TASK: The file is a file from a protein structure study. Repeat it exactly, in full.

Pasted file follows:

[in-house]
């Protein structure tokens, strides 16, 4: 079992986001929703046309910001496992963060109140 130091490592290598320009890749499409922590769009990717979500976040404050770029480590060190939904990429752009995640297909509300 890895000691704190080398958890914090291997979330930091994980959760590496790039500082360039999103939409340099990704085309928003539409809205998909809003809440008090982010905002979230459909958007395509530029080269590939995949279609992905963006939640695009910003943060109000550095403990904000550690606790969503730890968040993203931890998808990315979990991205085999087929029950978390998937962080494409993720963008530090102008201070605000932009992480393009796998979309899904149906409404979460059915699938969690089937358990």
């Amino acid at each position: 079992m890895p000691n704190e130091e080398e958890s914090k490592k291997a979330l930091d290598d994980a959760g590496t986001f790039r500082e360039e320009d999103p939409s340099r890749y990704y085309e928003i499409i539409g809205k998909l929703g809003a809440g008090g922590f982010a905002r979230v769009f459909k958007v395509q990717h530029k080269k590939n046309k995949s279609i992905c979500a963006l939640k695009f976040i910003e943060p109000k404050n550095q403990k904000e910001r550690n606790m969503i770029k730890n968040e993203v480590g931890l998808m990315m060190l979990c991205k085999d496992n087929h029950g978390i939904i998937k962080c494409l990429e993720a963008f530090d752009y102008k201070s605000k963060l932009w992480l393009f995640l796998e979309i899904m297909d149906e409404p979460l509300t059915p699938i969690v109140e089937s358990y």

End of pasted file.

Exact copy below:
[in-house]
């Protein structure tokens, strides 16, 4: 079992986001929703046309910001496992963060109140 130091490592290598320009890749499409922590769009990717979500976040404050770029480590060190939904990429752009995640297909509300 890895000691704190080398958890914090291997979330930091994980959760590496790039500082360039999103939409340099990704085309928003539409809205998909809003809440008090982010905002979230459909958007395509530029080269590939995949279609992905963006939640695009910003943060109000550095403990904000550690606790969503730890968040993203931890998808990315979990991205085999087929029950978390998937962080494409993720963008530090102008201070605000932009992480393009796998979309899904149906409404979460059915699938969690089937358990």
């Amino acid at each position: 079992m890895p000691n704190e130091e080398e958890s914090k490592k291997a979330l930091d290598d994980a959760g590496t986001f790039r500082e360039e320009d999103p939409s340099r890749y990704y085309e928003i499409i539409g809205k998909l929703g809003a809440g008090g922590f982010a905002r979230v769009f459909k958007v395509q990717h530029k080269k590939n046309k995949s279609i992905c979500a963006l939640k695009f976040i910003e943060p109000k404050n550095q403990k904000e910001r550690n606790m969503i770029k730890n968040e993203v480590g931890l998808m990315m060190l979990c991205k085999d496992n087929h029950g978390i939904i998937k962080c494409l990429e993720a963008f530090d752009y102008k201070s605000k963060l932009w992480l393009f995640l796998e979309i899904m297909d149906e409404p979460l509300t059915p699938i969690v109140e089937s358990y």